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Cable vs. DSL vs. Telephone Test Review © 2004 Ken Rockwell.com

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Second Telephone Line

Just forget about getting a second phone line. The phone costs you $20 a month and then you have to pay another $25 a month for AOL or MSN or whatever. For this same $45 a month you can get a cable modem or DSL (in developed areas) and get far better, always-on service with no disconnects, no waiting to log on and no waiting for things to download. Unfortunately telephone dial-up is the way most people connect to the Internet and I have designed my site to work well through it. Just forget the second phone line.

Cable or DSL?

These two kinds of service compete directly against each other. They are pretty much the same and cost the same. Either is far better than a second phone line.

I asked myself this twice. Here in La Jolla, California I can get any Internet connection I want.

I had commercial DSL (384/384kb) for a year or two and they went out of business. I chose that because I guessed that the telco would be more reliable than the cable company and I thought the speeds were the same.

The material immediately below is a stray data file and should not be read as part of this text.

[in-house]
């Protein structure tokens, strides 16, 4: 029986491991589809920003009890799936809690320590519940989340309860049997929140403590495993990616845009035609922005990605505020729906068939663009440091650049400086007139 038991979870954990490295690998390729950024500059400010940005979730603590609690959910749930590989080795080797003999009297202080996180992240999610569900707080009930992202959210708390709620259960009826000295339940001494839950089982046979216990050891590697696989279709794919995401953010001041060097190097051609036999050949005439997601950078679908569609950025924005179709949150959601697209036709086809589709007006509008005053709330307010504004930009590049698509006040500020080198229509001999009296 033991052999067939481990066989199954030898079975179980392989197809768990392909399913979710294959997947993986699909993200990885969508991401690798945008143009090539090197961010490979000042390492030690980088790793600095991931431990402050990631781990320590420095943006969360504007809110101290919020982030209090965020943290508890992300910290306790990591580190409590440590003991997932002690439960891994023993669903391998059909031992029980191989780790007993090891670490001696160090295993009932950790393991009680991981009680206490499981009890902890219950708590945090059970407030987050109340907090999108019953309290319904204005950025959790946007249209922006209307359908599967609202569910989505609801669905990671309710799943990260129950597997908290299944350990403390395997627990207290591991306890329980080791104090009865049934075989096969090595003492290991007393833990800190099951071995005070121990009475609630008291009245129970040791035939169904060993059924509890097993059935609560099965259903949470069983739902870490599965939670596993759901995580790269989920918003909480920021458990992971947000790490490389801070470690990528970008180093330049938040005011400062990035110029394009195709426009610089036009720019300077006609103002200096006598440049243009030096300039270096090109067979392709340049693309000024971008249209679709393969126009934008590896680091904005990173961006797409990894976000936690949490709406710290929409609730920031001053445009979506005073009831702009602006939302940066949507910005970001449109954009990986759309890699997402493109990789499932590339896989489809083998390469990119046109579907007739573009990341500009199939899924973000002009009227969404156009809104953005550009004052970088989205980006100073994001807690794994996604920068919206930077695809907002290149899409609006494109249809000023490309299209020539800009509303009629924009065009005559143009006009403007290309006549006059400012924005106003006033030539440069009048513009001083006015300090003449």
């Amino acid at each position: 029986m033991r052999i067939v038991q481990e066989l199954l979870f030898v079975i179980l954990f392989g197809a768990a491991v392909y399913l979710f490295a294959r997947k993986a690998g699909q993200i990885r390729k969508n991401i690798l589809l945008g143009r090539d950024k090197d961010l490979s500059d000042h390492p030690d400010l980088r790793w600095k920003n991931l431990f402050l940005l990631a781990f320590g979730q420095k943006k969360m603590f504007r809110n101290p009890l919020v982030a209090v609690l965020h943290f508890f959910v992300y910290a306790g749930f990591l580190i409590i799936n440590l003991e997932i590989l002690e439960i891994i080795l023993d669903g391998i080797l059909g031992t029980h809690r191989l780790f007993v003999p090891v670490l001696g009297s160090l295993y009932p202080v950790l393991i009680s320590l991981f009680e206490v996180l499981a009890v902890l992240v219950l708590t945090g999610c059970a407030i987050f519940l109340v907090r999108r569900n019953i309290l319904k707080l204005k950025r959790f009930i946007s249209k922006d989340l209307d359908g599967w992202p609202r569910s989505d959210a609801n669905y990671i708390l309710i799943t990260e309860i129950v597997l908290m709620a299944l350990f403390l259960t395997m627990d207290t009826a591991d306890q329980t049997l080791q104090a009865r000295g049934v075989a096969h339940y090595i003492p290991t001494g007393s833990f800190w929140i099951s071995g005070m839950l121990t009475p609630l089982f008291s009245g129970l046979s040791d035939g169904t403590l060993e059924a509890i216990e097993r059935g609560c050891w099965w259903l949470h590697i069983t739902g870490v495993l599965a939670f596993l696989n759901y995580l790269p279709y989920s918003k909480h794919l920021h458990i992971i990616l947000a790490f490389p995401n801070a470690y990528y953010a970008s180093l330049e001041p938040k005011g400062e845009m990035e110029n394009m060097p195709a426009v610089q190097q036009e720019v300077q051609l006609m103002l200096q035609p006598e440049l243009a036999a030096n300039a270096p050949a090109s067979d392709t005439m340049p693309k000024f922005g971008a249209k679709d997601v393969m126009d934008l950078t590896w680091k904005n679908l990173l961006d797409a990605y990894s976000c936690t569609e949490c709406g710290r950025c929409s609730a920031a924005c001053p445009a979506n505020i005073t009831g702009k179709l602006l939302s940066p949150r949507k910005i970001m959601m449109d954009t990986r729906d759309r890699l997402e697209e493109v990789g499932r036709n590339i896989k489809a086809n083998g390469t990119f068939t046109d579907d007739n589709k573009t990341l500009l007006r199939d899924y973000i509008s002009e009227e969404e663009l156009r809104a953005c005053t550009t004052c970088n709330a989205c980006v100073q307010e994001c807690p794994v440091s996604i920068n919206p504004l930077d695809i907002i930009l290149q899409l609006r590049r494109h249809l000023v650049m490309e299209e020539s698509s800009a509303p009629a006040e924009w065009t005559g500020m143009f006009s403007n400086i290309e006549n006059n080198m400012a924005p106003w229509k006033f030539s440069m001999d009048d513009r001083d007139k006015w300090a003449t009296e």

Then I got Road Runner Cable in September 2001.

I prefer the cable modem. Why?

1.) It's faster. All I got on DSL was the 384kb/s for which I paid $120 a month. I get 1.5 Mb/s from cable that costs $45 a month, and that's even with a neighbor who hosts an illegal porno movie website out of his house through his cable modem! The upload speed of the cable modem is only about a couple of hundred kb, a little slower than the expensive commercial DSL. Unless you are hosting a web site out of your house, upload speed isn't too important. (This site is hosted by a professional hosting company, not on my home Mac!)

2.) It's easier. The DSL people want a year's contract and make you wait 4 weeks to install it. The cable people know their service is great so they don't need to get you to commit for a year sight unseen, and they'll probably have you up in less than a week from when you first call them. The cable folks usually let you cancel it if you're unsatisfied within 30 days, quite the opposite of DSL.

3.) Taxes. Oddly, you pay federal taxes on DSL, since it's considered a telecom service from the phone company. You pay no taxes with cable since it considered an internet service which is exempt from federal taxes. Weird, and subject to change and will vary from state to state.

4.) Service. My cable modem just works, and if it didn't the cable company, the only company involved, would fix it. With DSL you may have several different organizations involved who will blame each other for any problem and leave you holding the bag. In June 2004 a friend is having a problem with her DSL, and the DSL company, Covad, came by and then blamed the problem on Pacific Bell. Covad left and is hoping PacBell will come by in a day or two and fix it. All this time my friend is out of luck and can't make either side fix her connection.

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